Writing on Water by Maggie Harris is published by Seren Press and is available now.

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Review by New Welsh Review

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Disturbance is a precisely constructed, unflinchingly observant, heartbreaking and terrifying novel of poems, a powerfully delivered and devastating firestorm of words. It portrays the build-up to and fallout from the murderous and suicidal conclusion to family life. This family has been bruised by domestic abuse, broken by divorce and ultimately obliterated by the words ‘you can’t keep my children from me... they’re mine’.

Beginning at the inquest into these tragic central events, Ivy Alvarez presents a story told in non-chronological kaleidoscopic fragments of minute detail and raw emotion. These include an emergency services operator helplessly hearing screams and shotgun blasts down the telephone line; a grandmother thinking of buying a carpet to cover bloodstains; the mistress of the murderer suffering scapegoat-hungry media coverage; Jane, scrabbling in vain to hide from a long feared fate, and Tony, a violent control freak, blaming his victims for his actions.

Over the course of forty-four poems, the reader is taken forwards and backwards in time, each poem helping to construct the wider story and often simultaneously offering a snapshot portrait of the principal character in their own words. This results in a provocative array of stylistic approaches, including a dark appropriation of the Ladybird Readers: 'See Jane run. Watch Dick run. Watch Dick chase Jane. Watch Dick chase / Jane through their house. Dick has a gun. Run Jane run.'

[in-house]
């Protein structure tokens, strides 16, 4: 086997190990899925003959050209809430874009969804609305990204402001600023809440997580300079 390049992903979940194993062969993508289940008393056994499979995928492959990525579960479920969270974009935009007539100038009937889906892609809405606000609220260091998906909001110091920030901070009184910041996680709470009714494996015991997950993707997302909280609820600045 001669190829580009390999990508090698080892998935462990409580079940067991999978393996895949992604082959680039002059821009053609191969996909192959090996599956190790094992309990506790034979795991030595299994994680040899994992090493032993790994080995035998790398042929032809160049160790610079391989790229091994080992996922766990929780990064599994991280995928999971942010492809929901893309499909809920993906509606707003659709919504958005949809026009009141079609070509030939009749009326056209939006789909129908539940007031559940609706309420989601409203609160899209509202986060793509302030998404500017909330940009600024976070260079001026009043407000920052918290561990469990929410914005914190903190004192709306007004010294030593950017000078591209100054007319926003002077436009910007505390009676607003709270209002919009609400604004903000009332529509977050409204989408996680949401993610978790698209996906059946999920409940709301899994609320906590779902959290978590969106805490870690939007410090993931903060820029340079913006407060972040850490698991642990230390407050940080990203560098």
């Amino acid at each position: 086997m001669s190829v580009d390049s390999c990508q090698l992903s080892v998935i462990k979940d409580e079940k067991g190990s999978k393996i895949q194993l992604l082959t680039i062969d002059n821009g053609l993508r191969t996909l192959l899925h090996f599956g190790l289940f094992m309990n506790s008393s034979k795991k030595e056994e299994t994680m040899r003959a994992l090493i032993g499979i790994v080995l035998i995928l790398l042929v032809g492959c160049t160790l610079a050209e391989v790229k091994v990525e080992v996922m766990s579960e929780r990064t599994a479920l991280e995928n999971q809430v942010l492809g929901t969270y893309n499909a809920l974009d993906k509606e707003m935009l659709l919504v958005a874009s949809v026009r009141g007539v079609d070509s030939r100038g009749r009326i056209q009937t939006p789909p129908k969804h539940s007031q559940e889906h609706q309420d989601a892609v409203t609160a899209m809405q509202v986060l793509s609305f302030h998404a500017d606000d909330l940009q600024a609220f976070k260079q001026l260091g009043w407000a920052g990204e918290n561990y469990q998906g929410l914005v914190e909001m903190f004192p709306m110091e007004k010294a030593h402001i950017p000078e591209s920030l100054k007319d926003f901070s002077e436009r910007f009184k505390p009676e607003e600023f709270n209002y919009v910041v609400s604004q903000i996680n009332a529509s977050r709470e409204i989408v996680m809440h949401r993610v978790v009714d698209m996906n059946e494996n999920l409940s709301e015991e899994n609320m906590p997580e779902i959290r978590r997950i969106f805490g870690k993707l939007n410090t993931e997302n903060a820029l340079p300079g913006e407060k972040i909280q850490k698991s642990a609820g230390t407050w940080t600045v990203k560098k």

Within this 'verse novel', Alvarez shows admirable artistic control and a remarkable capacity for empathy. She has crafted a range of voices that, even in the briefest of appearances, reveal another facet of the wider narrative and another example of just how far the hurtful consequences of terrible acts can travel. Telling the story in verse form creates just enough distance to prevent Disturbance becoming too emotionally overwhelming to read. This method also reveals a terrible beauty within the blackest shadows of human experience.

Disturbance is a fully ‘adult’ book which may require some readers to look themselves in the eye and ask if they would have acted differently from the neighbour who didn’t want to get involved or the policemen who didn’t rush towards the sound of a shot. So authentically self-protective are some of the characters that a childlike feeling can descend on the reader seeking the need for a hero.

Among the visceral responses Disturbance provokes is a sense of helplessness. In this harsh reality, apparently definitive signs of a tragedy waiting to happen become visible only in hindsight. Wisely, then, Alvarez does not seek the moral high ground of pointing out what people should have done or said. Rather, we are offered authentically painted human responses to the kind of events most of us will be lucky enough never to be caught up in. Alvarez does not seek to suggest how to prevent these kind of horrors. As comforting as it might be to tell ourselves otherwise, such terrible acts occur because one person chooses to commit them. Tony’s choice is his alone, whatever means he uses to justifying himself:

Better to be a brute
than be far less.